A developer has won its High Court challenge over An Bord Pleanála’s refusal of permission for a controversial development of 536 housing units on lands near St Anne’s Park in Raheny.
In a 125 page judgment on Friday, Mr Justice David Barniville upheld the challenge by Crekav Trading GP Ltd, part of Pat Crean’s Marlet group. He held that the board’s reasons for its September 2018 decision to refuse permission, and its reasons for disagreeing with its own inspector’s recommendation that permission be granted, were inadequate.
The matter of what specific orders should be made arising from his conclusions will be decided on a later date after lawyers for the sides have considered the judgment.
Crekav sought permission for the development under the 2016 Planning and Development (Housing and Residential Tenancies) Act 2016, the fast track process for strategic housing developments.
Its proposal was for construction of 536 residential units, 104 houses and 432 apartments, and ancillary works, on a site which previously formed part of the lands of St Paul’s College, a boys secondary school, in Raheny. The proposed site was bound to the east, south and north by St Anne’s Park.
The board had in 2018 granted permission for the proposed development but its decision was challenged, in three separate sets of proceedings by Clonres CLG, a local residents group; environmentalist Peter Sweetman; and environmentalist John Conway and the Louth Environmental Group. The board ultimately conceded those proceedings after accepting there was an error in how it recorded the test applied by it in carrying out an Appropriate Assessment (AA) under the EU Habitats Directive.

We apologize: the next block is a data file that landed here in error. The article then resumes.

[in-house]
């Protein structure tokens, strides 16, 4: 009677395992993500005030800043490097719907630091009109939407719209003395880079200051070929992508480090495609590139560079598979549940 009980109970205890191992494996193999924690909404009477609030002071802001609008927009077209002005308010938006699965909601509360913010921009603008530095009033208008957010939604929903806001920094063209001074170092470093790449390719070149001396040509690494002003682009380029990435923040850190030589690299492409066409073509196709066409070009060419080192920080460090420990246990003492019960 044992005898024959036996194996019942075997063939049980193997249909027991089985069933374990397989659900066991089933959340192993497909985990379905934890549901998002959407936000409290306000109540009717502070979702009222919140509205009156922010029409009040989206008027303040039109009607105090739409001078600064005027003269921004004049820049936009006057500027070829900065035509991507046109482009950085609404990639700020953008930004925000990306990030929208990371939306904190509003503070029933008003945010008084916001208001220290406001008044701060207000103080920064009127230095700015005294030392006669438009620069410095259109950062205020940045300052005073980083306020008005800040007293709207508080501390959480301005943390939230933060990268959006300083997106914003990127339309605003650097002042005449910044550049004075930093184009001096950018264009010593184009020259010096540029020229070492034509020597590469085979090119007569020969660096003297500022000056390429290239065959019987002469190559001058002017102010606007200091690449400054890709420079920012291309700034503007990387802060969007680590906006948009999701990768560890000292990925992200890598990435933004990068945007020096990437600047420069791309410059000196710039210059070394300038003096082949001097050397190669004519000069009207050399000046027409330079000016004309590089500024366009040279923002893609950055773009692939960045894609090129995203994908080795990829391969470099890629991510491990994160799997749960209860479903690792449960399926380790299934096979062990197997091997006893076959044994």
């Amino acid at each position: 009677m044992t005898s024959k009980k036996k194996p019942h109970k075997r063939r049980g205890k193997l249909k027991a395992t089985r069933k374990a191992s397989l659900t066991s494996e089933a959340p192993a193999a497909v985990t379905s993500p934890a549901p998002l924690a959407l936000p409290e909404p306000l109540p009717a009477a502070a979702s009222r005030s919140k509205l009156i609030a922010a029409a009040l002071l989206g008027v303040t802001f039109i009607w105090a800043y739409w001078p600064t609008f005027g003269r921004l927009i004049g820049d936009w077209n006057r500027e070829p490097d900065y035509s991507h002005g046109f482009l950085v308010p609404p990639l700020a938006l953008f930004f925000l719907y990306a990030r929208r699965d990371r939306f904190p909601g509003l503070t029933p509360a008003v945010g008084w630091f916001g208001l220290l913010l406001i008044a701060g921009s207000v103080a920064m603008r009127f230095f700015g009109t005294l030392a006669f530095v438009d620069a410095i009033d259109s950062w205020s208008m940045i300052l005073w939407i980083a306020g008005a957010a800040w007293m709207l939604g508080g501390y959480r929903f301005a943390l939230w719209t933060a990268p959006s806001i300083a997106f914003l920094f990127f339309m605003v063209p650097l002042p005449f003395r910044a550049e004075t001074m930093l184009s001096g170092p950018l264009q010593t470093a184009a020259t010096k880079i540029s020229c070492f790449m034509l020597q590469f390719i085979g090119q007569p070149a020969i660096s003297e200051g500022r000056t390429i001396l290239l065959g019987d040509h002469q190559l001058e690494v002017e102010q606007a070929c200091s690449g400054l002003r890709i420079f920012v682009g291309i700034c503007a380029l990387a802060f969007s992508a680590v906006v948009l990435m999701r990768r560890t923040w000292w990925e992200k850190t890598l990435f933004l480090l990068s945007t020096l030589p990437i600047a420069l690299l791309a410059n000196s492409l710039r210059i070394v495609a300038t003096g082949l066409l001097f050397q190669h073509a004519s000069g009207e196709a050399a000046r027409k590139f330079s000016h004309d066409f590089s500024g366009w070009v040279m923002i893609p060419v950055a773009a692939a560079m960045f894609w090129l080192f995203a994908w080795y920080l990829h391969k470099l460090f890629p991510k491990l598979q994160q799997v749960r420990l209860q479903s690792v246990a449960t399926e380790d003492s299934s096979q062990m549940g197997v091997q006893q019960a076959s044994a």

Mr Justice Barniville subsequently remitted the matter to the board for reconsideration. Having reconsidered the matter, the board had in September 2018 made a fresh decision refusing permission for the proposed development for reasons relating to screening for an AA and lack of adequate qualitative analysis in respect of the light-bellied Brent goose. Crekav challenged that decision by the board on various grounds.
In his judgment, Mr Justice Barniville found in favour of the developer on the ground of adequacy of the board’s reasons for its decision. He rejected its grounds concerning the alleged powers of the board to seek further information for an applicant for permission under the strategic housing act and the board’s treatment of “mitigation” matters in its decision.
Last June, in separate proceedings, the board consented to an order quashing its permission to Crekav for a development of 657 apartments on the St Paul’s lands. That consent order was made on the basis the board had not adequately addressed requirements of the Habitats Directive in relation to an AA of the impact of the development on feeding grounds of the light-bellied Brent goose and other protected bird species in Dublin Bay.
That planning application was remitted to the board to be determined “in accordance with law” from the time the board received a report in December 2019 from the chief executive of Dublin City Council (DCC). The DCC report recommended permission be refused for reasons including a Natura Impact Statement from the developer had not demonstrated the development would not impact on the populations of protected Brent goose, the black-tailed godwit or curlew of Dublin Bay.